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Educators benefit from STEM Master’s Degree program geared towards workforce development improvement

Board of Education pose for a photo with recipients and guest presenters

Wayne County Schools are part of a movement to pair education with economic development to create global success. Local educators want to provide students with skills to create new jobs for themselves and improve employment opportunities in the future.

On the education side, local administrators are customizing and expanding learning opportunities so students can succeed.

Just this past week, two Wayne County School educators were honored at the monthly board of education meeting for their dedication to pursue educational training opportunities. Elementary Instructional Coach Amanda Beck and High School Instructional Coach Mikki Simmons received complimentary laptops during a ceremony recognizing their three-year journey to become teacher leaders in STEM related courses.

The local teachers recently completed their second Master’s Degree through Morehead State University for their Rank I. They are amongst the “Elite 100” educators across the state that were selected for the Kentucky SOAR-STEM initiative. Through this grant, they have pursued National Board for Professional Teaching Standards Certification and valuable Project Lead the Way training.

Wayne County Schools are proud to currently be offering STEM courses at all three levels – elementary, middle, and high school. The district has invested in these programs that have gradually been implemented over the past several years. The goal is for them to continue to grow so more and more students will benefit from the hands-on style teaching methods of such rigorous subjects, that will better prepare them for jobs in the future.

Through the Shaping Our Appalachian Region (SOAR)-STEM initiative, Wayne County’s instructional coaches completed an intensive curriculum program where they traveled to classes in Corbin biweekly along with online sessions, plus two-week summer trainings, to become well versed and prepared to educate children in STEM (Science , Technology, Engineering and Math) curriculum.

Both of these local educators are originally from Clinton County. They will now be able to share what they have learned with other teachers at the school levels in Wayne County.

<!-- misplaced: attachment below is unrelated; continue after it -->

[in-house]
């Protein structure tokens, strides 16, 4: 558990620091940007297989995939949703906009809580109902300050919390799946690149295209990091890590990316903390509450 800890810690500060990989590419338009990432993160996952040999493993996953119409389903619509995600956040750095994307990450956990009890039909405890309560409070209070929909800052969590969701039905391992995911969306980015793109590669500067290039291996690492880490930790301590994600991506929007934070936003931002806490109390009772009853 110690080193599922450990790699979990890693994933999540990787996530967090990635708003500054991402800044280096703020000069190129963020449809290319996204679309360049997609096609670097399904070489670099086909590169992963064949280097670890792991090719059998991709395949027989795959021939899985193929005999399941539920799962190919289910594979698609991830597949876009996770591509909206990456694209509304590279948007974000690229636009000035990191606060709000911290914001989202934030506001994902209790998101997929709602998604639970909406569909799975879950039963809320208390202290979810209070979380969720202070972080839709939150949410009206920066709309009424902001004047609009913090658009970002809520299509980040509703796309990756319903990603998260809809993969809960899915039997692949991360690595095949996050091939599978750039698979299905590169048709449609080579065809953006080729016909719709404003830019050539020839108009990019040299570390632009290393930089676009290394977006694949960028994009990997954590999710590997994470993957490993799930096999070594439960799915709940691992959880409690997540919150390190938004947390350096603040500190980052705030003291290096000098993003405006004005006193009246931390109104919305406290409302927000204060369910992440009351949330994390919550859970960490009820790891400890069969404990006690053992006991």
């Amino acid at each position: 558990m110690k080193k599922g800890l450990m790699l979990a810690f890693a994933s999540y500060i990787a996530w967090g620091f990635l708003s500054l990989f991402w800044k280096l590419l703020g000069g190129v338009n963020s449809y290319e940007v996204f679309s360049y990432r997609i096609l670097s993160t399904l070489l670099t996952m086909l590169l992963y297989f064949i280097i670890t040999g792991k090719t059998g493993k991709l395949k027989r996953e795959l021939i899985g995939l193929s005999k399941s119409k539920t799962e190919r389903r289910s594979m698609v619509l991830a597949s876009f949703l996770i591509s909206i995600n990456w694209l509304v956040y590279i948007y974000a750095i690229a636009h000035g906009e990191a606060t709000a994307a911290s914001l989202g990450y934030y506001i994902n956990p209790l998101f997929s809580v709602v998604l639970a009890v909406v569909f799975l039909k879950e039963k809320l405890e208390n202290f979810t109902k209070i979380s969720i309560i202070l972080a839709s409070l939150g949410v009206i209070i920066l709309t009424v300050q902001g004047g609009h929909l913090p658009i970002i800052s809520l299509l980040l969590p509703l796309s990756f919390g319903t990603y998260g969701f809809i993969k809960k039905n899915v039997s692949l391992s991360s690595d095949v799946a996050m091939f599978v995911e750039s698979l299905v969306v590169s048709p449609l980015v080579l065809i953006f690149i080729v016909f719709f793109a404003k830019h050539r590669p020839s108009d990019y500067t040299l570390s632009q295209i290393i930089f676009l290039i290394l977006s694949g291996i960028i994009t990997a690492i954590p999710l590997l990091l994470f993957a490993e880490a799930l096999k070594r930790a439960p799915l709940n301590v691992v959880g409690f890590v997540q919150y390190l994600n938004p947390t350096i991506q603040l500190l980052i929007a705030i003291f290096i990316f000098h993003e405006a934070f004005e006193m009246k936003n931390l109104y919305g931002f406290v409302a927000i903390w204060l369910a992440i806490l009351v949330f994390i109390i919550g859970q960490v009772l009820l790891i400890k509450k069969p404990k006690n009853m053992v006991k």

Amanda Beck is starting her third year as an elementary instructional coach. She attended WKU where she received an Elementary Education Bachelor’s Degree and Master’s Degree in Special Education. She began teaching in 2003 as a kindergarten teacher at Monticello Elementary. She continued teaching kindergarten at Wayne County once the schools merged resulting in 16 years of classroom experience.

Mikki Simmons is currently serving as a high school instructional coach. Previously, she taught Biology from 2010 to 2014 at Wayne County High School. She received a Bachelor’s Degree in Marketing/Business Administration from Tennessee Tech in 2001. Later she obtained an Alternative Certification for high school Science/Biology from Tennessee Tech, completing her Master’s Degree in Curriculum and Instruction in 2010.

The board of education members especially appreciated the two guests who traveled to Wayne County to commend the teachers and present them with laptops in appreciation of their efforts and commitment to the program.

Superintendent Wayne Roberts thanked Rodney Hitch, Director of Economic Development for Kentucky’s Touchstone Energy Cooperatives, based in Winchester, Kentucky,

for showcasing this opportunity for teachers. Hitch is striving to develop the world’s largest workforce trained in STEM, a lofty expectation. He was accompanied by Michelle Herrman, Vice-President of Finance and Member Services, for South Kentucky RECC, the local Touchstone Energy Cooperative. These organizations are amongst a host of companies who contributed financially to this grant initiative, as well as helping to facilitate the program in eastern Kentucky.

Economic Development Director Hitch suggested the new graduates “pay it forward” so STEM studies can continue to grow and help provide good paying jobs for local students. He explained that he “selfishly wants to keep our kids here” in the future.

In promoting economic development in Kentucky, the program is striving to reach teachers in demographic areas where there is a low number of national board certified teachers and a limited number of STEM teachers. While the local schools are working hard to educate students in STEM curriculum and making strides, Wayne County falls in the region they wanted to target.

He said there are a dozen entities that contribute financially to this on-going program including Toyota and the Department of Local Government. He was impressed to learn that Wayne County Schools offer stem courses at three levels.

Both teachers thanked the visitors for the laptops and the chance to receive a Master’s Degree at no cost through such a worthwhile learning experience, in spite of the fact that it was very challenging.

Amanda Beck noted that she teaches her children to participate in things – not because they are easy, but because they are hard – so she thought it was appropriate to model that behavior by tackling the ten rigorous and difficult courses.

 

Michelle Herrman SKRECC VP and Director of Economic Development Rodney Hitch

Board of Education pose for a photo with recipients and guest presenters

(L-R) Michelle Herrman, Instructional Coach Amanda Beck, Instructional Coach Mikki Simmons, and Rodney Hitch





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